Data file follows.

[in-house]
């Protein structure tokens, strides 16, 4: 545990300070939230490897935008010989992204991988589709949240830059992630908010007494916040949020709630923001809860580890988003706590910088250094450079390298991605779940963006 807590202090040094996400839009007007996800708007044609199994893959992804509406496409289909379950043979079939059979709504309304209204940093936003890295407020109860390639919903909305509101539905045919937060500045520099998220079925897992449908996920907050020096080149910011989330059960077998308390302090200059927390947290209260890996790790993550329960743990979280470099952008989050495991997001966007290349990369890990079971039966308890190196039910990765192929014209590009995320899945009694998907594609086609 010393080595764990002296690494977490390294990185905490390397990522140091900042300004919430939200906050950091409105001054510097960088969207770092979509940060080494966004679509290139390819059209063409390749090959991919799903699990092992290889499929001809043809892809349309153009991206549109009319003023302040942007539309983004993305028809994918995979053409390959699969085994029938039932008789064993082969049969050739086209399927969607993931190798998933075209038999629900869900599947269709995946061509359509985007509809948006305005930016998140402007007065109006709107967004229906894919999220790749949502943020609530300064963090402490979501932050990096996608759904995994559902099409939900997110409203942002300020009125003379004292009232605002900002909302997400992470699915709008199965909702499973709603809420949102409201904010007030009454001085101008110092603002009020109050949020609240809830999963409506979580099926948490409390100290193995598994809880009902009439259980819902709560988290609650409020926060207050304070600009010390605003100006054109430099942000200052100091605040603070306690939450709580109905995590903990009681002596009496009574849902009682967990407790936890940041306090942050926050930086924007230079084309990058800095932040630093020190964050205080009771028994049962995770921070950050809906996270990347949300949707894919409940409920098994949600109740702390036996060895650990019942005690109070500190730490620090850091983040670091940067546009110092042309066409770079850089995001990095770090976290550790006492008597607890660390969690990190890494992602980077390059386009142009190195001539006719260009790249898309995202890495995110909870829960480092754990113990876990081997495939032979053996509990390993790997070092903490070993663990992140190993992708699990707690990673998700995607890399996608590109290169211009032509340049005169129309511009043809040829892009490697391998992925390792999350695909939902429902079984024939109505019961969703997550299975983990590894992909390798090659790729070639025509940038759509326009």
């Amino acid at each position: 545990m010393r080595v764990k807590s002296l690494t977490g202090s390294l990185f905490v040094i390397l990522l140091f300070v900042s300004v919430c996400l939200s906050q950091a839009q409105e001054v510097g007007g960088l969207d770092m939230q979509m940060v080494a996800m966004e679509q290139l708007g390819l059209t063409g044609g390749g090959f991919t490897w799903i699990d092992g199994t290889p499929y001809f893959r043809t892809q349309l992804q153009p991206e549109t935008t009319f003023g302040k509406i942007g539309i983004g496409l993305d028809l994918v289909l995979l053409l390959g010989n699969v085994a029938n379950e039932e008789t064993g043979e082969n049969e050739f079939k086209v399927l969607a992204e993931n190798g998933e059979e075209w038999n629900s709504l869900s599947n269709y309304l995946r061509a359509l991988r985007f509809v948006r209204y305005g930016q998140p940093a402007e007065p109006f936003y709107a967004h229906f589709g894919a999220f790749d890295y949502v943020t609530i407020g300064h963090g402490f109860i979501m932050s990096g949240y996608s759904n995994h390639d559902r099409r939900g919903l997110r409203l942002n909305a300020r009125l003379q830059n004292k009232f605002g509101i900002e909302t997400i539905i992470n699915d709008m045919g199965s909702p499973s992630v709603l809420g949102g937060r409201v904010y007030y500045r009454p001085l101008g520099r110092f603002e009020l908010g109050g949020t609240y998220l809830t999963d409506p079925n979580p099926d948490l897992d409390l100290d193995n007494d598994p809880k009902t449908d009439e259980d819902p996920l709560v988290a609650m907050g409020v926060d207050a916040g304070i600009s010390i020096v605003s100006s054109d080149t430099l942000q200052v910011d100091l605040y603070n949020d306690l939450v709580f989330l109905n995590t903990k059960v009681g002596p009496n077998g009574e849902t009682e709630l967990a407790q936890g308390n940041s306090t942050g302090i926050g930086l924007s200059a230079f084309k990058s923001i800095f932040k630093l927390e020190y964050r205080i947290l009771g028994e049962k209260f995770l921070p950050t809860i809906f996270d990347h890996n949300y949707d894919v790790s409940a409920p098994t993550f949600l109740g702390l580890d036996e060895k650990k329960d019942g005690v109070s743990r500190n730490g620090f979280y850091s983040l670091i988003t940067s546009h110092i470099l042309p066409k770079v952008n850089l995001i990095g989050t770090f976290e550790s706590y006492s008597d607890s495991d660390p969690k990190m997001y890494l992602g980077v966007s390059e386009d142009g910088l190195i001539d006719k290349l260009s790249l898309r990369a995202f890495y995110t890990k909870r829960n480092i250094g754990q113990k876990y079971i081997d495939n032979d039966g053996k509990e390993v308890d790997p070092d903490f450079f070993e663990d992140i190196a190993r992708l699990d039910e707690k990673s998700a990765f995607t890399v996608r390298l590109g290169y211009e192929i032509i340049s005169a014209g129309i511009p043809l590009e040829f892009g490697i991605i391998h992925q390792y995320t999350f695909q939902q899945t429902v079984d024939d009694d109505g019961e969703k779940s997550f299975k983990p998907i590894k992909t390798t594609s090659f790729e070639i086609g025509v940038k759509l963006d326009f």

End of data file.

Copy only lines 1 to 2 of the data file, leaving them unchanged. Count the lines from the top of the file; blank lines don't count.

[in-house]
């Protein structure tokens, strides 16, 4: 545990300070939230490897935008010989992204991988589709949240830059992630908010007494916040949020709630923001809860580890988003706590910088250094450079390298991605779940963006 807590202090040094996400839009007007996800708007044609199994893959992804509406496409289909379950043979079939059979709504309304209204940093936003890295407020109860390639919903909305509101539905045919937060500045520099998220079925897992449908996920907050020096080149910011989330059960077998308390302090200059927390947290209260890996790790993550329960743990979280470099952008989050495991997001966007290349990369890990079971039966308890190196039910990765192929014209590009995320899945009694998907594609086609 010393080595764990002296690494977490390294990185905490390397990522140091900042300004919430939200906050950091409105001054510097960088969207770092979509940060080494966004679509290139390819059209063409390749090959991919799903699990092992290889499929001809043809892809349309153009991206549109009319003023302040942007539309983004993305028809994918995979053409390959699969085994029938039932008789064993082969049969050739086209399927969607993931190798998933075209038999629900869900599947269709995946061509359509985007509809948006305005930016998140402007007065109006709107967004229906894919999220790749949502943020609530300064963090402490979501932050990096996608759904995994559902099409939900997110409203942002300020009125003379004292009232605002900002909302997400992470699915709008199965909702499973709603809420949102409201904010007030009454001085101008110092603002009020109050949020609240809830999963409506979580099926948490409390100290193995598994809880009902009439259980819902709560988290609650409020926060207050304070600009010390605003100006054109430099942000200052100091605040603070306690939450709580109905995590903990009681002596009496009574849902009682967990407790936890940041306090942050926050930086924007230079084309990058800095932040630093020190964050205080009771028994049962995770921070950050809906996270990347949300949707894919409940409920098994949600109740702390036996060895650990019942005690109070500190730490620090850091983040670091940067546009110092042309066409770079850089995001990095770090976290550790006492008597607890660390969690990190890494992602980077390059386009142009190195001539006719260009790249898309995202890495995110909870829960480092754990113990876990081997495939032979053996509990390993790997070092903490070993663990992140190993992708699990707690990673998700995607890399996608590109290169211009032509340049005169129309511009043809040829892009490697391998992925390792999350695909939902429902079984024939109505019961969703997550299975983990590894992909390798090659790729070639025509940038759509326009």